Identifying Energy Problems

What You Need To Know About Home Solar Electricity

Making the switch to home solar electricity can be appealing, especially to folks who live in regions that get a lot of sunlight each year. There's plenty more to the job, though, than just doing a solar panel installation. If you're thinking about solar as an option, you'll want to pay some mind to these three potential issues.

Available Light

Using home solar electricity takes a lot more than simply living in a part of the country that fits the right profile. Your house's specific location will determine a great deal of how well a solar panel installation effort is going to pay off. Being in a valley that gets shade much of the day and having trees close to the building can significantly reduce the operation of photovoltaic systems.

A good rough number to work with is that your location should receive at least four hours of sunlight at peak hours in order to justify the expenses. For reference, a very sunny state, such as Arizona, gets about 6.5 peak hours of sunlight a day. Conversely, a cloudier state like Pennsylvania receives about 3.6 peak hours.

Connections and Storage

How you hook up your solar rig is critical. Most people either elect to store electricity in batteries or to feed electric back into the grid. Both types of setups call for a significant amount of work to be performed to the electrical system in a home in order to accommodate shifting loads.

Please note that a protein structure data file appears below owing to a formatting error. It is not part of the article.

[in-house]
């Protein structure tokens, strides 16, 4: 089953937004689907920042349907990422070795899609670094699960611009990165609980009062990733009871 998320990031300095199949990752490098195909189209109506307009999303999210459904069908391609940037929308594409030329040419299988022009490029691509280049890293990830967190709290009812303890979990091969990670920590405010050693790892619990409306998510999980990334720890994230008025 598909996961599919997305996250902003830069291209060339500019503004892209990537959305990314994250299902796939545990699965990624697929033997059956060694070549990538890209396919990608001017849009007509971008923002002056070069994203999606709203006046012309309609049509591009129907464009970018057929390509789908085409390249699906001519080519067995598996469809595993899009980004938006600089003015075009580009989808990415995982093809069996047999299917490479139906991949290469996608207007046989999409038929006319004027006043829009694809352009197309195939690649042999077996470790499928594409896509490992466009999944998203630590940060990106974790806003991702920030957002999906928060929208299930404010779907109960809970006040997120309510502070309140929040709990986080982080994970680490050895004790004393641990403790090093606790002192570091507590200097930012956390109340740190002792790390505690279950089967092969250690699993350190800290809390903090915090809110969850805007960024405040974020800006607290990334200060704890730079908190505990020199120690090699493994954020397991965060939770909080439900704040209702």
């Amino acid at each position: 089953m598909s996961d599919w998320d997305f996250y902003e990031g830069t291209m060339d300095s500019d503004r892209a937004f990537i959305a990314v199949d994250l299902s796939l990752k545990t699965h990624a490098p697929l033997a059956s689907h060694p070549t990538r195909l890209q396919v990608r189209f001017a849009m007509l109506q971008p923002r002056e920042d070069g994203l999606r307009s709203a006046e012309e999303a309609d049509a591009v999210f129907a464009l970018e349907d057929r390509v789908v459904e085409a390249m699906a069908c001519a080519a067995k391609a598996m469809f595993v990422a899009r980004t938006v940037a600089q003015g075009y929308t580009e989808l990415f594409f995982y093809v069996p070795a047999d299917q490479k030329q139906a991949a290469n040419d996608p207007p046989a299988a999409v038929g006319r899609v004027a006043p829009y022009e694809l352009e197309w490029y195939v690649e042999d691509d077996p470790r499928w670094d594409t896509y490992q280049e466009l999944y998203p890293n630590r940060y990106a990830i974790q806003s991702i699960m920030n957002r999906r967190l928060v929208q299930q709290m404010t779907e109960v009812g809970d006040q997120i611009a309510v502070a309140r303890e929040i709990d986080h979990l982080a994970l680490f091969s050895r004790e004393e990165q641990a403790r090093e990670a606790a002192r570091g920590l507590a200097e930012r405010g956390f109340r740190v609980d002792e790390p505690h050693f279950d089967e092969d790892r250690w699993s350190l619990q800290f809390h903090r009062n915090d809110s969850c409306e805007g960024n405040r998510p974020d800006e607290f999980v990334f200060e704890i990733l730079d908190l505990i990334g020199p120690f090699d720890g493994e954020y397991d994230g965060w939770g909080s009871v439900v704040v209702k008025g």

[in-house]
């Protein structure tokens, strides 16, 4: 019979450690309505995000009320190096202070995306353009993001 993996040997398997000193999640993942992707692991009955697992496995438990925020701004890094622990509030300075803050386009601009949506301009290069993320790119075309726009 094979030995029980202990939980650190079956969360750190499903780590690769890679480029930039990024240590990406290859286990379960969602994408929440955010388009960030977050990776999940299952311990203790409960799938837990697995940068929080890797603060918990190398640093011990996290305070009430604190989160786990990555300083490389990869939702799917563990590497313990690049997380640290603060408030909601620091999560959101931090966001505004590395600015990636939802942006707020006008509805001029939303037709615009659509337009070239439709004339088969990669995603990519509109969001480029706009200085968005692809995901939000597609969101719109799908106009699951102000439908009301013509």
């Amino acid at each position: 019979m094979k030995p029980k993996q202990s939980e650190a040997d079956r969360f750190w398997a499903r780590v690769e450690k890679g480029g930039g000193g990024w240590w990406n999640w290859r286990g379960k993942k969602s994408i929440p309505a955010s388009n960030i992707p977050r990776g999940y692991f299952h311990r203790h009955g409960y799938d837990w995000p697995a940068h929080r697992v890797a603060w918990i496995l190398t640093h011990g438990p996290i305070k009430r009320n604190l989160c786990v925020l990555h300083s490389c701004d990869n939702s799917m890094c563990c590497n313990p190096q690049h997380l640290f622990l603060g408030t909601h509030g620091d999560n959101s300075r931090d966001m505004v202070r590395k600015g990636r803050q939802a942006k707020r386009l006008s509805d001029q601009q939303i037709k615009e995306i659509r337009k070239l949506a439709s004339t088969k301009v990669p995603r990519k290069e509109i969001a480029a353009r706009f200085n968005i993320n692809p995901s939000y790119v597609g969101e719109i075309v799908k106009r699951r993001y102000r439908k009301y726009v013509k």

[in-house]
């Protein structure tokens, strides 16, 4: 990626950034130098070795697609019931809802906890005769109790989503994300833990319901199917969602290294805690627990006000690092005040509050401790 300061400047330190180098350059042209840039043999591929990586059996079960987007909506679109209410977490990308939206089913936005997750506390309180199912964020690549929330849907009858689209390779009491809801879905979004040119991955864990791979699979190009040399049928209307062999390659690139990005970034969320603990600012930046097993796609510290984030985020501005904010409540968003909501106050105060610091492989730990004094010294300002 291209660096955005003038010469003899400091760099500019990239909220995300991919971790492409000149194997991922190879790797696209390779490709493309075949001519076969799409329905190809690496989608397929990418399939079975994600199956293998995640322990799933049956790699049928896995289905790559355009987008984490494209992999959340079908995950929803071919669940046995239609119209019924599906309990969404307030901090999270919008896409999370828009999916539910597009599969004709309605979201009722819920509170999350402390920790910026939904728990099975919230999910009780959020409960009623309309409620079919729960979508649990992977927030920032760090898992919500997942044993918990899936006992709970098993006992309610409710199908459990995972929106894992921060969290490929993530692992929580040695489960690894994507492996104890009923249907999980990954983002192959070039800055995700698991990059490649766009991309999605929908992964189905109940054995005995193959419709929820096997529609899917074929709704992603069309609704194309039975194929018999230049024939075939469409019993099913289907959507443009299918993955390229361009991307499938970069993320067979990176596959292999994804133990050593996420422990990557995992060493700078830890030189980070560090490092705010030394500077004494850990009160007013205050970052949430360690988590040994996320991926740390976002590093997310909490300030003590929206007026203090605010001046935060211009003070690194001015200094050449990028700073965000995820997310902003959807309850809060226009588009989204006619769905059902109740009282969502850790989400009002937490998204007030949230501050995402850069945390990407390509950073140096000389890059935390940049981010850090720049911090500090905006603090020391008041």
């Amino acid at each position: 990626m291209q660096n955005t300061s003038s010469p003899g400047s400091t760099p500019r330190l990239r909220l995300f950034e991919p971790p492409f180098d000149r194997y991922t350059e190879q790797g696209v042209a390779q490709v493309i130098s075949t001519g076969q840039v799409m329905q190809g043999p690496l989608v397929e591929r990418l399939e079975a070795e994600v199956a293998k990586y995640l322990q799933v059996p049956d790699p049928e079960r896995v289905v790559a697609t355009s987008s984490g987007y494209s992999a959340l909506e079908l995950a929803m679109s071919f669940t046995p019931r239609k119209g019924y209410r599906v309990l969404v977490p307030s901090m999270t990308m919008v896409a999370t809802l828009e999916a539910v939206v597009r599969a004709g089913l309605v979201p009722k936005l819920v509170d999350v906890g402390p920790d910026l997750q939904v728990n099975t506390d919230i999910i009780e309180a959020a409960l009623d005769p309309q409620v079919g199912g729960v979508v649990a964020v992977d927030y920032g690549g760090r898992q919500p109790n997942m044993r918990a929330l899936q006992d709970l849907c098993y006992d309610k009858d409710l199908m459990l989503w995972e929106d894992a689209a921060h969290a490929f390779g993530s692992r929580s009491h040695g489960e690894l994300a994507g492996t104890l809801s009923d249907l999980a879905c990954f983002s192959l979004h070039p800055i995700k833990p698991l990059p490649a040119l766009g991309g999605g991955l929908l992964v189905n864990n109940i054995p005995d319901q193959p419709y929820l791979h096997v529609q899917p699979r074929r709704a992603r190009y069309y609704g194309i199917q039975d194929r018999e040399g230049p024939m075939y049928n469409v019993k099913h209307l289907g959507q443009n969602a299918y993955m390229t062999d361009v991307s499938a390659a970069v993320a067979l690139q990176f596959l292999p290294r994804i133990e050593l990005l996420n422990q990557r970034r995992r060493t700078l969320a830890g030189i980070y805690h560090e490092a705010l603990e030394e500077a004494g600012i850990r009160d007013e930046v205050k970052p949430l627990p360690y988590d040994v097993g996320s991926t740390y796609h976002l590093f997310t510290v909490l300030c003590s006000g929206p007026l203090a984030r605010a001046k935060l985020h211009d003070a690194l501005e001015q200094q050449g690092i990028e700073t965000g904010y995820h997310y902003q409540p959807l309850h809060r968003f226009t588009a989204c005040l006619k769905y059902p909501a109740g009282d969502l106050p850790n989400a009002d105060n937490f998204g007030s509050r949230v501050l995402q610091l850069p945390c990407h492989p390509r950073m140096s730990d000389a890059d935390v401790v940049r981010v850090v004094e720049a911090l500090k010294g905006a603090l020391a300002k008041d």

If you intend to feed power back into the grid, you'll want to talk with your electric company about how they handle credits for net usage, especially if it ends up being a negative number. Bear in mind that only an electrician who's licensed and insured is allowed to access the part of the electrical system that ties your home into the grid.


The national average for a home solar electricity project is close to $23,000, with homeowners typically targeting between four and 5 kilowatts of production per peak hour. The addition of a battery may go more, but costs have been heading downward for several years. You may also be eligible for state and federal tax credits, but you should look into the details of such offers before committing to a setup. It's wise to inquire about warranties, which may vary from 25 years at the high end to no years on the low end.

Contact a company, like Solar Source, for more help.